HIPOBAT - High Power Batteries

Basic data for this project

Type of project: Participation in BMBF-joint project
Duration: 01/05/2024 - 30/04/2027

Description

Energy density and power density are important properties of batteries. Energy density indicates how long a battery can be used before it needs to be recharged. Power density, in contrast, is a measure of how quickly a battery can provide and release energy. A general difficulty lies in combining high power density with a suitable energy density. High-performance batteries have various areas of application. In electromobility, for example, they could offer an alternative to batteries with ever-increasing energy densities. Electric cars might then only have a range of 300 kilometres, but could be recharged in less than 10 minutes. They can also be used as a small battery in hybrid vehicles to support the internal combustion engine while accelerating and to recover energy while braking. They are also indispensable for cordless power tools. In addition, they are required for many load distribution applications in stationary operation, for example for uninterruptible power supplies. These provide power during blackouts and voltage dips and are important for maintaining computer storage systems, industrial processes, communications, vital systems, security systems, and the stabilization of power grids. All of these applications require a sufficient energy density coupled with high performance in both charging and discharging modes – a dilemma that the German and French scientists are aiming to overcome in the collaborative project. In particular, they are investigating how ions and electrons behave in the battery during charging and discharging and how the cells heat up in the process. The state of the art of current lithium-ion and sodium-ion technology with liquid electrolytes is considered as a reference. New materials, new cell designs, and a better understanding of the ageing process of batteries should enable the development of high-power lithium and sodium-based solid-state batteries. In addition to the intrinsic properties of the materials, such as the ionic and electronic conductivity and the shape and size of the particles, the design of the electrodes also plays a crucial role in the final performance of the battery. In particular, multi-scale modelling approaches, adapted manufacturing processes, and 3D microscopic methods are used for this purpose. In addition, scientists in the HiPoBat project are keeping an eye on the availability of resources. Many raw materials in conventional batteries are imported from problematic countries. The desire for technological sovereignty and sustainability has led to increased interest in sodium batteries in particular. Sodium is a common element that is contained in table salt, for example. A technology that does not use cobalt, nickel, graphite, or lithium would protect the environment, reduce the pressure on policymakers, and strengthen the Franco–German economy.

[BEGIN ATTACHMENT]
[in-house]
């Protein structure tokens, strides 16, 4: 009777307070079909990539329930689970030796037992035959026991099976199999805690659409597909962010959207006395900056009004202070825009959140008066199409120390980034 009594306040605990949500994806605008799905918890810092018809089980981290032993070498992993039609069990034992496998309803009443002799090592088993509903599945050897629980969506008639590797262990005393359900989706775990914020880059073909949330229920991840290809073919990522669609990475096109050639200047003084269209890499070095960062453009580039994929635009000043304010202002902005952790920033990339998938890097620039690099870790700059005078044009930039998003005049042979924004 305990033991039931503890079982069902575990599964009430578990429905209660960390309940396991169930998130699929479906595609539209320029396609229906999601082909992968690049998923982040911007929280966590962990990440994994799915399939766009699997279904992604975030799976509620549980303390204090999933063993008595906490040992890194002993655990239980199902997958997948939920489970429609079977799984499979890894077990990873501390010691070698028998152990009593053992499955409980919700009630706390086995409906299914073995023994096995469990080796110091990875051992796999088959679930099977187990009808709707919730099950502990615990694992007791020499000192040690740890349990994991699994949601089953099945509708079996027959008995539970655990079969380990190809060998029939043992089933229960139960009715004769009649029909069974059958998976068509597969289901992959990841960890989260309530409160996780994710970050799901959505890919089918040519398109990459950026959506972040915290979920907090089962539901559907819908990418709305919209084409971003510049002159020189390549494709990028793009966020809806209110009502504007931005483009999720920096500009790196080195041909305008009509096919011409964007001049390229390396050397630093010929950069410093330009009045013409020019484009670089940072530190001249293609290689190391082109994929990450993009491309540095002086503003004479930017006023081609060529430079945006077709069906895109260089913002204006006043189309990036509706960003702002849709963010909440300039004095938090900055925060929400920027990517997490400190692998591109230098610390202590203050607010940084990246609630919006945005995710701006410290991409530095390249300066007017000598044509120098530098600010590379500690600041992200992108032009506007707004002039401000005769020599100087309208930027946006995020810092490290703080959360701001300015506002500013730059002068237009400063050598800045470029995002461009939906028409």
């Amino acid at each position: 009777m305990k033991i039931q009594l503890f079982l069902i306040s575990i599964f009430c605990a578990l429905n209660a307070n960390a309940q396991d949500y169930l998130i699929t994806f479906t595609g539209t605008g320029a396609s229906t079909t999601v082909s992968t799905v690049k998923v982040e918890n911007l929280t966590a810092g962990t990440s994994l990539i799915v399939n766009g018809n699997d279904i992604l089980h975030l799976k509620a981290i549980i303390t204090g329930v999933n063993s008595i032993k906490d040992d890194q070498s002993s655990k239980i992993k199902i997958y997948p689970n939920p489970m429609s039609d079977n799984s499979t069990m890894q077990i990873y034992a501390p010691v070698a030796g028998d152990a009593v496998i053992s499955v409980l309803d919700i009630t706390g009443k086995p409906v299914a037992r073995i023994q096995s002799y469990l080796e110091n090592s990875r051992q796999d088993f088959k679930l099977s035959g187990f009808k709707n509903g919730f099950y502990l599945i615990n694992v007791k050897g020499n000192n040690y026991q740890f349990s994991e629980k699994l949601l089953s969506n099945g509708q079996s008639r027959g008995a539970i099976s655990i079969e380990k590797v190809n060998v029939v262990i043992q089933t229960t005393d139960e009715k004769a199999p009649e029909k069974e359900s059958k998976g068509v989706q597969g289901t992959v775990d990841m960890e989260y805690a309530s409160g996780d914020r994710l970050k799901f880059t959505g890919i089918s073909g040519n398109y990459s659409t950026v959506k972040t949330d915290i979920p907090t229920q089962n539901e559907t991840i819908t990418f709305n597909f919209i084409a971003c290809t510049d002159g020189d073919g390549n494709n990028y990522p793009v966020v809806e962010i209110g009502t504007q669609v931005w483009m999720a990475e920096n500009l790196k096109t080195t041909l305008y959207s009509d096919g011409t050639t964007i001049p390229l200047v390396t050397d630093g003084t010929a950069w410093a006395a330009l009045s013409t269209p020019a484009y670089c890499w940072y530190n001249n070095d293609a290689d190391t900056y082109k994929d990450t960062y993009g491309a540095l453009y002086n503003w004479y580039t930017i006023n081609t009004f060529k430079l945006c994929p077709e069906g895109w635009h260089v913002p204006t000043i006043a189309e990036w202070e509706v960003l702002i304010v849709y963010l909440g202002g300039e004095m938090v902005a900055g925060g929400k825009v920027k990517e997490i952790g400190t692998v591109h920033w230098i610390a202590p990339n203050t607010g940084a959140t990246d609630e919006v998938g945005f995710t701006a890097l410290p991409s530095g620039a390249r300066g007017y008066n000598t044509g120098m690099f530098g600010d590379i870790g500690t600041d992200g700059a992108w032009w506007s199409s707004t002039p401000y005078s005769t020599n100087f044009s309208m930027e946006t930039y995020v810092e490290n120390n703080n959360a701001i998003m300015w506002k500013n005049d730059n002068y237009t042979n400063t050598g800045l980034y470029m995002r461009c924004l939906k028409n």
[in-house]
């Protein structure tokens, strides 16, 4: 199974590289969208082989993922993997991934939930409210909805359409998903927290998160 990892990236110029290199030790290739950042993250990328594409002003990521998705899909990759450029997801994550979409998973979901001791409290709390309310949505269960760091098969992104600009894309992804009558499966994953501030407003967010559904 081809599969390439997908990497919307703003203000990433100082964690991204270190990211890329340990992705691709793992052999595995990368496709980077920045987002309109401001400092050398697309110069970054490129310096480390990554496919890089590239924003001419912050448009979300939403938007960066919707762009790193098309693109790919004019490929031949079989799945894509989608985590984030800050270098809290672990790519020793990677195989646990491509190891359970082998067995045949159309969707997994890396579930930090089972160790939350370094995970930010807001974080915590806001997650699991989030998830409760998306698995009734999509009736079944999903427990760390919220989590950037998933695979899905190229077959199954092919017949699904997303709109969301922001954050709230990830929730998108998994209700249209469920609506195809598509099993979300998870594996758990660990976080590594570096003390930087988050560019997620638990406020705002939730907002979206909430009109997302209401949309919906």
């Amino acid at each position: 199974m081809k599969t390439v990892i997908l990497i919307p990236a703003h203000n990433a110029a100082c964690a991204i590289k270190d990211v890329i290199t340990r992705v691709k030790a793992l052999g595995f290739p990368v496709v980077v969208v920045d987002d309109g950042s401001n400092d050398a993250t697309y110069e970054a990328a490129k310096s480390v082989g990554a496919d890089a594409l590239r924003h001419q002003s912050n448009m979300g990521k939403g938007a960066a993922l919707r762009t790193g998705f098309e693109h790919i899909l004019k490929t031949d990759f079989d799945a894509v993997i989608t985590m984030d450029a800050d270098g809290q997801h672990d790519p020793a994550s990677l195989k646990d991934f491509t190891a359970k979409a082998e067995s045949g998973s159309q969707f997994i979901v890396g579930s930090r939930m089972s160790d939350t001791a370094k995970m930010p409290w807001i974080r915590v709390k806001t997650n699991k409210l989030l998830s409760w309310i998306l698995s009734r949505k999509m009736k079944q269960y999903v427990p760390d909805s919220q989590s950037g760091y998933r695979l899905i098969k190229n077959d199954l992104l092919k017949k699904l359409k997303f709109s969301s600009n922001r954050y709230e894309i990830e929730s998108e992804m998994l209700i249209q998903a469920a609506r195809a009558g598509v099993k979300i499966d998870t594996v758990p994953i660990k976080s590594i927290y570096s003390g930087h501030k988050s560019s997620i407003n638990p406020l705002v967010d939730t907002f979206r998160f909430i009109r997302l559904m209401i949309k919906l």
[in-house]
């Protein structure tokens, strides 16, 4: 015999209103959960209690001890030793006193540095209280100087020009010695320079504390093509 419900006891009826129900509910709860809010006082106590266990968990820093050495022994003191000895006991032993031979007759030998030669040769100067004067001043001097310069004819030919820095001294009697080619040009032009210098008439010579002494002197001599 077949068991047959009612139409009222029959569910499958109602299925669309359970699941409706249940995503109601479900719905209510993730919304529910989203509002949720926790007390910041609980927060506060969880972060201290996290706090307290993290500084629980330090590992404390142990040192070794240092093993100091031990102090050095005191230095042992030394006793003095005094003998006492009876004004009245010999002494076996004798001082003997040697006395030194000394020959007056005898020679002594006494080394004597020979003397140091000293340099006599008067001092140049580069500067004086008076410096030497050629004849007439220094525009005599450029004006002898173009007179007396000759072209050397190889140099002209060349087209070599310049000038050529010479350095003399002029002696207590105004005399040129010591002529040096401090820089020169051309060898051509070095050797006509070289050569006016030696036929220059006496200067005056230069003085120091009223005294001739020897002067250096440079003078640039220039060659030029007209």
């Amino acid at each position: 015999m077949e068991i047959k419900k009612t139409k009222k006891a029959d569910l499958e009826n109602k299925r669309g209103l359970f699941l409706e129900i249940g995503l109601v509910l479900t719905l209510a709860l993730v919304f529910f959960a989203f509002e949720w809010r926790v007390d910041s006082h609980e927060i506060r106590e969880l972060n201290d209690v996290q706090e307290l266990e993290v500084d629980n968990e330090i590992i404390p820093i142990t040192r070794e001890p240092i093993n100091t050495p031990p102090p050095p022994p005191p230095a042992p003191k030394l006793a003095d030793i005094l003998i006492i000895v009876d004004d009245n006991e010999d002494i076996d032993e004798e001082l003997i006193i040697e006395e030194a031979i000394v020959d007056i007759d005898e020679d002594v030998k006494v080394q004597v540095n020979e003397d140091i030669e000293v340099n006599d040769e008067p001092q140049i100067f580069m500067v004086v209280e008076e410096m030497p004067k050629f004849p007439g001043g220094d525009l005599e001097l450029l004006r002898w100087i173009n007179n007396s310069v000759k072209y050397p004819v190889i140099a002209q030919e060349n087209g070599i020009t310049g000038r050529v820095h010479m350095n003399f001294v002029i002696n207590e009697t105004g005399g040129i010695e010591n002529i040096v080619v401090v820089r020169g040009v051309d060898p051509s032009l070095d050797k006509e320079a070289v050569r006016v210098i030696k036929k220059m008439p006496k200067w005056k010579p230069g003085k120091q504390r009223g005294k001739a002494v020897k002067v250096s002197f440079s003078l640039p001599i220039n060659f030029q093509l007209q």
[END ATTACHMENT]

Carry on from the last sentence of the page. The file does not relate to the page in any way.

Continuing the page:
Keywords: Batterieforschung